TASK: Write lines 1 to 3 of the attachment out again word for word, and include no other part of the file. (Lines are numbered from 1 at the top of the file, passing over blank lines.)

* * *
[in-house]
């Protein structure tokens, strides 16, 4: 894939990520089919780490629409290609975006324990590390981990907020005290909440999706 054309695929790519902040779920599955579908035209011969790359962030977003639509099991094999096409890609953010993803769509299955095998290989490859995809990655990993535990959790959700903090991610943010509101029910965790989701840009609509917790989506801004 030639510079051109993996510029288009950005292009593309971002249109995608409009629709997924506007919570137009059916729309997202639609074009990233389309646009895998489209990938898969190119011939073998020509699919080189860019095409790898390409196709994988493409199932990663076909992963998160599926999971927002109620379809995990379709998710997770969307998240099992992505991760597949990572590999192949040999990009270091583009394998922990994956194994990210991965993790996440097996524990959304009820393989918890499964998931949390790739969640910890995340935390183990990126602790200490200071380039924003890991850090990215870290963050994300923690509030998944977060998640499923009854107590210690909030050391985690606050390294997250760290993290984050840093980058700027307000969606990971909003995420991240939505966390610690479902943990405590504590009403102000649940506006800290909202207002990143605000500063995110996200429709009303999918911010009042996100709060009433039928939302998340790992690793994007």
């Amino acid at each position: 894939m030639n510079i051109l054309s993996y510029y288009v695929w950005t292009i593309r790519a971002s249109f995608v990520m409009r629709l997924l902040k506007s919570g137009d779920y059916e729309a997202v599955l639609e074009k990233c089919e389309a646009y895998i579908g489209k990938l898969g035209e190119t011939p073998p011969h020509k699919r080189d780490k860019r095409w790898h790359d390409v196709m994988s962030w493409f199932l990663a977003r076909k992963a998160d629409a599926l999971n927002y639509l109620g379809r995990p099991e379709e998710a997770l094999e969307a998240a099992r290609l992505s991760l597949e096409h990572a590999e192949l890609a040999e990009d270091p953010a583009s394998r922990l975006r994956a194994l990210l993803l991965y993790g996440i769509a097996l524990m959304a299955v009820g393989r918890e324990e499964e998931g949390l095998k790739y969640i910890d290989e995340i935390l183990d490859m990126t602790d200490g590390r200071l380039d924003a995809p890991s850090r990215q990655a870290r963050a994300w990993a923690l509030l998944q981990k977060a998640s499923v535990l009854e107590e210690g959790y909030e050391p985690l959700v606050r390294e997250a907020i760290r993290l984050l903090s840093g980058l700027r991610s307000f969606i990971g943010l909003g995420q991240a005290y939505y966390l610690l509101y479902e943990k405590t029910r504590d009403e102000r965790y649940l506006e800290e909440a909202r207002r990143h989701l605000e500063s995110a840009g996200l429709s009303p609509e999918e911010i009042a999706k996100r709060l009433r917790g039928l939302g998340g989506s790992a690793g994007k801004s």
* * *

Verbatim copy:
[in-house]
């Protein structure tokens, strides 16, 4: 894939990520089919780490629409290609975006324990590390981990907020005290909440999706 054309695929790519902040779920599955579908035209011969790359962030977003639509099991094999096409890609953010993803769509299955095998290989490859995809990655990993535990959790959700903090991610943010509101029910965790989701840009609509917790989506801004 030639510079051109993996510029288009950005292009593309971002249109995608409009629709997924506007919570137009059916729309997202639609074009990233389309646009895998489209990938898969190119011939073998020509699919080189860019095409790898390409196709994988493409199932990663076909992963998160599926999971927002109620379809995990379709998710997770969307998240099992992505991760597949990572590999192949040999990009270091583009394998922990994956194994990210991965993790996440097996524990959304009820393989918890499964998931949390790739969640910890995340935390183990990126602790200490200071380039924003890991850090990215870290963050994300923690509030998944977060998640499923009854107590210690909030050391985690606050390294997250760290993290984050840093980058700027307000969606990971909003995420991240939505966390610690479902943990405590504590009403102000649940506006800290909202207002990143605000500063995110996200429709009303999918911010009042996100709060009433039928939302998340790992690793994007």
């Amino acid at each position: 894939m030639n510079i051109l054309s993996y510029y288009v695929w950005t292009i593309r790519a971002s249109f995608v990520m409009r629709l997924l902040k506007s919570g137009d779920y059916e729309a997202v599955l639609e074009k990233c089919e389309a646009y895998i579908g489209k990938l898969g035209e190119t011939p073998p011969h020509k699919r080189d780490k860019r095409w790898h790359d390409v196709m994988s962030w493409f199932l990663a977003r076909k992963a998160d629409a599926l999971n927002y639509l109620g379809r995990p099991e379709e998710a997770l094999e969307a998240a099992r290609l992505s991760l597949e096409h990572a590999e192949l890609a040999e990009d270091p953010a583009s394998r922990l975006r994956a194994l990210l993803l991965y993790g996440i769509a097996l524990m959304a299955v009820g393989r918890e324990e499964e998931g949390l095998k790739y969640i910890d290989e995340i935390l183990d490859m990126t602790d200490g590390r200071l380039d924003a995809p890991s850090r990215q990655a870290r963050a994300w990993a923690l509030l998944q981990k977060a998640s499923v535990l009854e107590e210690g959790y909030e050391p985690l959700v606050r390294e997250a907020i760290r993290l984050l903090s840093g980058l700027r991610s307000f969606i990971g943010l909003g995420q991240a005290y939505y966390l610690l509101y479902e943990k405590t029910r504590d009403e102000r965790y649940l506006e800290e909440a909202r207002r990143h989701l605000e500063s995110a840009g996200l429709s009303p609509e999918e911010i009042a999706k996100r709060l009433r917790g039928l939302g998340g989506s790992a690793g994007k801004s």